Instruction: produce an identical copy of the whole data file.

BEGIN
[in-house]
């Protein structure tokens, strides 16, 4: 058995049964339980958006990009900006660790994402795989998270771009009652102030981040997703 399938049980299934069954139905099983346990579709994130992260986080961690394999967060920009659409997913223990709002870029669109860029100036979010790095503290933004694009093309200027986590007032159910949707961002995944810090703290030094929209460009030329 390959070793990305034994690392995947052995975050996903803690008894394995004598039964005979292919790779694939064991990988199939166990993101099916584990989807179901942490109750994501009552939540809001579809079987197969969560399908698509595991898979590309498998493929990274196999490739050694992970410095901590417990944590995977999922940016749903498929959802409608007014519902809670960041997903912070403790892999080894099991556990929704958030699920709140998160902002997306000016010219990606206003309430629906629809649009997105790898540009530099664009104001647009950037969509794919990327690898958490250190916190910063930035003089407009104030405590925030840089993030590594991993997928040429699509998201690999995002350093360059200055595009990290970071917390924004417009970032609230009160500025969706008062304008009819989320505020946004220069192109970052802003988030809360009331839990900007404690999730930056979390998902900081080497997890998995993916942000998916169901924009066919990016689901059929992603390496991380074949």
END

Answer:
[in-house]
């Protein structure tokens, strides 16, 4: 058995049964339980958006990009900006660790994402795989998270771009009652102030981040997703 399938049980299934069954139905099983346990579709994130992260986080961690394999967060920009659409997913223990709002870029669109860029100036979010790095503290933004694009093309200027986590007032159910949707961002995944810090703290030094929209460009030329 390959070793990305034994690392995947052995975050996903803690008894394995004598039964005979292919790779694939064991990988199939166990993101099916584990989807179901942490109750994501009552939540809001579809079987197969969560399908698509595991898979590309498998493929990274196999490739050694992970410095901590417990944590995977999922940016749903498929959802409608007014519902809670960041997903912070403790892999080894099991556990929704958030699920709140998160902002997306000016010219990606206003309430629906629809649009997105790898540009530099664009104001647009950037969509794919990327690898958490250190916190910063930035003089407009104030405590925030840089993030590594991993997928040429699509998201690999995002350093360059200055595009990290970071917390924004417009970032609230009160500025969706008062304008009819989320505020946004220069192109970052802003988030809360009331839990900007404690999730930056979390998902900081080497997890998995993916942000998916169901924009066919990016689901059929992603390496991380074949």